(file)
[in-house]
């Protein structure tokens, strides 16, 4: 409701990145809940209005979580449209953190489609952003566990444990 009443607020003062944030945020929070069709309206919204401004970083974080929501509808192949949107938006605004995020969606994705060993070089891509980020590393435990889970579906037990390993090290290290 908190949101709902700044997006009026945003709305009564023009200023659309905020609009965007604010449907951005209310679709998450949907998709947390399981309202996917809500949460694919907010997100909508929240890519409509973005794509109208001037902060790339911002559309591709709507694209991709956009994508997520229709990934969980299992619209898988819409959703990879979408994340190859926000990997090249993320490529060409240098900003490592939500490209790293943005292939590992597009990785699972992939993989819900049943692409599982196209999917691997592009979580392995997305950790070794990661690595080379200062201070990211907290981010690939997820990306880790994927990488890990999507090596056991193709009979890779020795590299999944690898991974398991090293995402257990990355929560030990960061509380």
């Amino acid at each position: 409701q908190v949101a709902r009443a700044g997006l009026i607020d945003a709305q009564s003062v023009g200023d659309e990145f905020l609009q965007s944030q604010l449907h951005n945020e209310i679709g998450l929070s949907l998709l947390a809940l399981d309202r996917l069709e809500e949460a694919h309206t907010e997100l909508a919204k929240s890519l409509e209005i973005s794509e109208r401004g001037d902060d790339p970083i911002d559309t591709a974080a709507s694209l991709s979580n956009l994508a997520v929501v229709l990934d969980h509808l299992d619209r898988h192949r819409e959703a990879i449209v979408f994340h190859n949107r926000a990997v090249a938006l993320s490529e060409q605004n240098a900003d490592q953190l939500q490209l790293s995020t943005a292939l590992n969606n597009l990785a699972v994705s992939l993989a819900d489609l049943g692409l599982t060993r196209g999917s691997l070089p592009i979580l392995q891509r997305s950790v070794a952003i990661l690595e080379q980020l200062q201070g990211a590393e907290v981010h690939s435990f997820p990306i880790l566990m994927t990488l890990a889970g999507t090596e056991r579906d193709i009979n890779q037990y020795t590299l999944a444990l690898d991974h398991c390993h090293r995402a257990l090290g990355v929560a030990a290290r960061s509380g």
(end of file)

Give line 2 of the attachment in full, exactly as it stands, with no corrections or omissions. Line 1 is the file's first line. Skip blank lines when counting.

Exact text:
């Protein structure tokens, strides 16, 4: 409701990145809940209005979580449209953190489609952003566990444990 009443607020003062944030945020929070069709309206919204401004970083974080929501509808192949949107938006605004995020969606994705060993070089891509980020590393435990889970579906037990390993090290290290 908190949101709902700044997006009026945003709305009564023009200023659309905020609009965007604010449907951005209310679709998450949907998709947390399981309202996917809500949460694919907010997100909508929240890519409509973005794509109208001037902060790339911002559309591709709507694209991709956009994508997520229709990934969980299992619209898988819409959703990879979408994340190859926000990997090249993320490529060409240098900003490592939500490209790293943005292939590992597009990785699972992939993989819900049943692409599982196209999917691997592009979580392995997305950790070794990661690595080379200062201070990211907290981010690939997820990306880790994927990488890990999507090596056991193709009979890779020795590299999944690898991974398991090293995402257990990355929560030990960061509380």